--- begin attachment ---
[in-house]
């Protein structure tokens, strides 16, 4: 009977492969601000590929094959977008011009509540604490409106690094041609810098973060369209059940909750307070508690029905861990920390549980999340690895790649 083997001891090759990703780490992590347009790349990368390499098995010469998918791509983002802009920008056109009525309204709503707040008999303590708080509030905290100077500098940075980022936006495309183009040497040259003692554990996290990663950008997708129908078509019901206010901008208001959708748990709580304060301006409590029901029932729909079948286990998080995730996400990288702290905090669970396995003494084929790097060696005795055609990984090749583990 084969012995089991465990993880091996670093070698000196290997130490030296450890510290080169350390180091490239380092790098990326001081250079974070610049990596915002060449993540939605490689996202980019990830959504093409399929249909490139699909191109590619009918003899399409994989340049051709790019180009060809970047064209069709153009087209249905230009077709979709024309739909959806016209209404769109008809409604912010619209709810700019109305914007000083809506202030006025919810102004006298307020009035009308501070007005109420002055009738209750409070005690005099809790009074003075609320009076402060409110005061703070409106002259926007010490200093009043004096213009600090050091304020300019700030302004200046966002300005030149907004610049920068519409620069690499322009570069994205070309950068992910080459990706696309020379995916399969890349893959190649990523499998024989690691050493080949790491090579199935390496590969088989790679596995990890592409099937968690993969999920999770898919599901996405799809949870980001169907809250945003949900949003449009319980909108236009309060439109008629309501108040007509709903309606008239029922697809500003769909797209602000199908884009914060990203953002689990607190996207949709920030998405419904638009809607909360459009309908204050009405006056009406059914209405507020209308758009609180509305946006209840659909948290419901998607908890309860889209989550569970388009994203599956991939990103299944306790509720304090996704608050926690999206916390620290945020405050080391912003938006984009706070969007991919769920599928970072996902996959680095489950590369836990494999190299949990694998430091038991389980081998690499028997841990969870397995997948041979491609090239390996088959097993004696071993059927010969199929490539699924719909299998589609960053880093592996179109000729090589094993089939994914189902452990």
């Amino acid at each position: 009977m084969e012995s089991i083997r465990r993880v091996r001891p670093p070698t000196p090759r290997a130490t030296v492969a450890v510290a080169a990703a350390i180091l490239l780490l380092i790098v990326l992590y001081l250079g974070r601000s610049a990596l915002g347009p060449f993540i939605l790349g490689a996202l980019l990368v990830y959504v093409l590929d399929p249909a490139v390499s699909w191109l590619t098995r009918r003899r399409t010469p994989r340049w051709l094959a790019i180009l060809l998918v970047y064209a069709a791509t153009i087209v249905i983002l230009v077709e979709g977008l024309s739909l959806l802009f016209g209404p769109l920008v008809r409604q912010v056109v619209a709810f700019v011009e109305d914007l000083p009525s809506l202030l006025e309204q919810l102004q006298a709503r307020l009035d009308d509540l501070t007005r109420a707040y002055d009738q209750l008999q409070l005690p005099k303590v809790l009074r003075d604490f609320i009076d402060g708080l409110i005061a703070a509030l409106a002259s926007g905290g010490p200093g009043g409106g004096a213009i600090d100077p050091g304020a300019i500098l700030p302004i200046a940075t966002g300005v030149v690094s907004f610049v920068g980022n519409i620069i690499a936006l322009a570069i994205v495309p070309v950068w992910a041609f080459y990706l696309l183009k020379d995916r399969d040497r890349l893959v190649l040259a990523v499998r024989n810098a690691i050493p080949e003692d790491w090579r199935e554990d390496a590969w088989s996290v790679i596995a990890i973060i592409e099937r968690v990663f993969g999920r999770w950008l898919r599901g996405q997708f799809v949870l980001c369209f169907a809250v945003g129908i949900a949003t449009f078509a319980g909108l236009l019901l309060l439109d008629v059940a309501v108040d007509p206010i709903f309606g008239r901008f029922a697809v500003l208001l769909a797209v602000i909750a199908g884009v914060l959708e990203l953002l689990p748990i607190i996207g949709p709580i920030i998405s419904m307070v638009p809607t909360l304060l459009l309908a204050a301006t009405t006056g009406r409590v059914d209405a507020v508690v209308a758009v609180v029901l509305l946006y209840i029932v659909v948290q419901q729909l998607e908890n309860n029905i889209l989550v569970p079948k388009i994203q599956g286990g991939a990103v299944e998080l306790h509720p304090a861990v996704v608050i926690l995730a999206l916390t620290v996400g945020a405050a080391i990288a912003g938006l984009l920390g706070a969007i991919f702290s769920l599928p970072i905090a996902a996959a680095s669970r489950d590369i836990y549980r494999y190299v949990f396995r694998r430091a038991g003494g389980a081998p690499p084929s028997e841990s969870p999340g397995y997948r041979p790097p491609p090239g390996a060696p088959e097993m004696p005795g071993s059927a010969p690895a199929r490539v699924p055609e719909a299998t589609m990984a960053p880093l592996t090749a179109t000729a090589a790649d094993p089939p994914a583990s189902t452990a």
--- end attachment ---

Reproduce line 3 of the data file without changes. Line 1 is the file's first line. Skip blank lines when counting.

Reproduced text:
């Amino acid at each position: 009977m084969e012995s089991i083997r465990r993880v091996r001891p670093p070698t000196p090759r290997a130490t030296v492969a450890v510290a080169a990703a350390i180091l490239l780490l380092i790098v990326l992590y001081l250079g974070r601000s610049a990596l915002g347009p060449f993540i939605l790349g490689a996202l980019l990368v990830y959504v093409l590929d399929p249909a490139v390499s699909w191109l590619t098995r009918r003899r399409t010469p994989r340049w051709l094959a790019i180009l060809l998918v970047y064209a069709a791509t153009i087209v249905i983002l230009v077709e979709g977008l024309s739909l959806l802009f016209g209404p769109l920008v008809r409604q912010v056109v619209a709810f700019v011009e109305d914007l000083p009525s809506l202030l006025e309204q919810l102004q006298a709503r307020l009035d009308d509540l501070t007005r109420a707040y002055d009738q209750l008999q409070l005690p005099k303590v809790l009074r003075d604490f609320i009076d402060g708080l409110i005061a703070a509030l409106a002259s926007g905290g010490p200093g009043g409106g004096a213009i600090d100077p050091g304020a300019i500098l700030p302004i200046a940075t966002g300005v030149v690094s907004f610049v920068g980022n519409i620069i690499a936006l322009a570069i994205v495309p070309v950068w992910a041609f080459y990706l696309l183009k020379d995916r399969d040497r890349l893959v190649l040259a990523v499998r024989n810098a690691i050493p080949e003692d790491w090579r199935e554990d390496a590969w088989s996290v790679i596995a990890i973060i592409e099937r968690v990663f993969g999920r999770w950008l898919r599901g996405q997708f799809v949870l980001c369209f169907a809250v945003g129908i949900a949003t449009f078509a319980g909108l236009l019901l309060l439109d008629v059940a309501v108040d007509p206010i709903f309606g008239r901008f029922a697809v500003l208001l769909a797209v602000i909750a199908g884009v914060l959708e990203l953002l689990p748990i607190i996207g949709p709580i920030i998405s419904m307070v638009p809607t909360l304060l459009l309908a204050a301006t009405t006056g009406r409590v059914d209405a507020v508690v209308a758009v609180v029901l509305l946006y209840i029932v659909v948290q419901q729909l998607e908890n309860n029905i889209l989550v569970p079948k388009i994203q599956g286990g991939a990103v299944e998080l306790h509720p304090a861990v996704v608050i926690l995730a999206l916390t620290v996400g945020a405050a080391i990288a912003g938006l984009l920390g706070a969007i991919f702290s769920l599928p970072i905090a996902a996959a680095s669970r489950d590369i836990y549980r494999y190299v949990f396995r694998r430091a038991g003494g389980a081998p690499p084929s028997e841990s969870p999340g397995y997948r041979p790097p491609p090239g390996a060696p088959e097993m004696p005795g071993s059927a010969p690895a199929r490539v699924p055609e719909a299998t589609m990984a960053p880093l592996t090749a179109t000729a090589a790649d094993p089939p994914a583990s189902t452990a």